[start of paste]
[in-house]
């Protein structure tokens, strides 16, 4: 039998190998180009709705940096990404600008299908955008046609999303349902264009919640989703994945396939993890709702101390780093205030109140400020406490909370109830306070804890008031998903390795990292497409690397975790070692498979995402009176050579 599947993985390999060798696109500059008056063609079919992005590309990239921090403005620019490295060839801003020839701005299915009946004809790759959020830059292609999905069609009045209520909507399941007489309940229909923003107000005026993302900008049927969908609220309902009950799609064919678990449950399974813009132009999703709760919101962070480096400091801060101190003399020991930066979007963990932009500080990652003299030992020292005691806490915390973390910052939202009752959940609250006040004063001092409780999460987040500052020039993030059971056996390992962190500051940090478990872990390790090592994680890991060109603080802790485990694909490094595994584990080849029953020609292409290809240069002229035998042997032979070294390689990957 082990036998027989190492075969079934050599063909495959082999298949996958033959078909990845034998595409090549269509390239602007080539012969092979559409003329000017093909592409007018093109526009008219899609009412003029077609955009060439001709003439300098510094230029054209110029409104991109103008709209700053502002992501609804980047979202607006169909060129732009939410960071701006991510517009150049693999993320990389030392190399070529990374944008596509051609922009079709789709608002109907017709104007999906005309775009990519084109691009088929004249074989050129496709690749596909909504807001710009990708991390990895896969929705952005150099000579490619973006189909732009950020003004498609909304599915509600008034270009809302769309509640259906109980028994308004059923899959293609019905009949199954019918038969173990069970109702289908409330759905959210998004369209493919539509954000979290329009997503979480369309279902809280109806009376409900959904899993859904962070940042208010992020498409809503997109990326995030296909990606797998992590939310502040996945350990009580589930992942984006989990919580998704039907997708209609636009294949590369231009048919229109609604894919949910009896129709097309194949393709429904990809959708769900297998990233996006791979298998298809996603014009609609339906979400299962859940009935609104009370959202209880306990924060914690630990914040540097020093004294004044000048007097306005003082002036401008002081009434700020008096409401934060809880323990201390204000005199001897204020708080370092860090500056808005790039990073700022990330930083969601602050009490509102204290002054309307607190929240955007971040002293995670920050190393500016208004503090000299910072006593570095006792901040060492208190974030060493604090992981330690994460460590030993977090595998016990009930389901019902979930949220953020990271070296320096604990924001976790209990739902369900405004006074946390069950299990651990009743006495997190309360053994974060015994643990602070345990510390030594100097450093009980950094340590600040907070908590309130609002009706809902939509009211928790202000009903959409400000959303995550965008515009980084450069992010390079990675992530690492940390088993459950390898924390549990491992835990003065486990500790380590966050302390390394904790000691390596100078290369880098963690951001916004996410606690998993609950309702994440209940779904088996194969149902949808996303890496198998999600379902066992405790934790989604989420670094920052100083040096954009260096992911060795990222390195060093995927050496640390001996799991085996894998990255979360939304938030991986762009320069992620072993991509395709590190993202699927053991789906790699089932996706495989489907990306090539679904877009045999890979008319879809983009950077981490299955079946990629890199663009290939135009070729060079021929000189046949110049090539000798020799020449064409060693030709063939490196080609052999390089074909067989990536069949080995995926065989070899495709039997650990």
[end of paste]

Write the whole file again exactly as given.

[in-house]
């Protein structure tokens, strides 16, 4: 039998190998180009709705940096990404600008299908955008046609999303349902264009919640989703994945396939993890709702101390780093205030109140400020406490909370109830306070804890008031998903390795990292497409690397975790070692498979995402009176050579 599947993985390999060798696109500059008056063609079919992005590309990239921090403005620019490295060839801003020839701005299915009946004809790759959020830059292609999905069609009045209520909507399941007489309940229909923003107000005026993302900008049927969908609220309902009950799609064919678990449950399974813009132009999703709760919101962070480096400091801060101190003399020991930066979007963990932009500080990652003299030992020292005691806490915390973390910052939202009752959940609250006040004063001092409780999460987040500052020039993030059971056996390992962190500051940090478990872990390790090592994680890991060109603080802790485990694909490094595994584990080849029953020609292409290809240069002229035998042997032979070294390689990957 082990036998027989190492075969079934050599063909495959082999298949996958033959078909990845034998595409090549269509390239602007080539012969092979559409003329000017093909592409007018093109526009008219899609009412003029077609955009060439001709003439300098510094230029054209110029409104991109103008709209700053502002992501609804980047979202607006169909060129732009939410960071701006991510517009150049693999993320990389030392190399070529990374944008596509051609922009079709789709608002109907017709104007999906005309775009990519084109691009088929004249074989050129496709690749596909909504807001710009990708991390990895896969929705952005150099000579490619973006189909732009950020003004498609909304599915509600008034270009809302769309509640259906109980028994308004059923899959293609019905009949199954019918038969173990069970109702289908409330759905959210998004369209493919539509954000979290329009997503979480369309279902809280109806009376409900959904899993859904962070940042208010992020498409809503997109990326995030296909990606797998992590939310502040996945350990009580589930992942984006989990919580998704039907997708209609636009294949590369231009048919229109609604894919949910009896129709097309194949393709429904990809959708769900297998990233996006791979298998298809996603014009609609339906979400299962859940009935609104009370959202209880306990924060914690630990914040540097020093004294004044000048007097306005003082002036401008002081009434700020008096409401934060809880323990201390204000005199001897204020708080370092860090500056808005790039990073700022990330930083969601602050009490509102204290002054309307607190929240955007971040002293995670920050190393500016208004503090000299910072006593570095006792901040060492208190974030060493604090992981330690994460460590030993977090595998016990009930389901019902979930949220953020990271070296320096604990924001976790209990739902369900405004006074946390069950299990651990009743006495997190309360053994974060015994643990602070345990510390030594100097450093009980950094340590600040907070908590309130609002009706809902939509009211928790202000009903959409400000959303995550965008515009980084450069992010390079990675992530690492940390088993459950390898924390549990491992835990003065486990500790380590966050302390390394904790000691390596100078290369880098963690951001916004996410606690998993609950309702994440209940779904088996194969149902949808996303890496198998999600379902066992405790934790989604989420670094920052100083040096954009260096992911060795990222390195060093995927050496640390001996799991085996894998990255979360939304938030991986762009320069992620072993991509395709590190993202699927053991789906790699089932996706495989489907990306090539679904877009045999890979008319879809983009950077981490299955079946990629890199663009290939135009070729060079021929000189046949110049090539000798020799020449064409060693030709063939490196080609052999390089074909067989990536069949080995995926065989070899495709039997650990």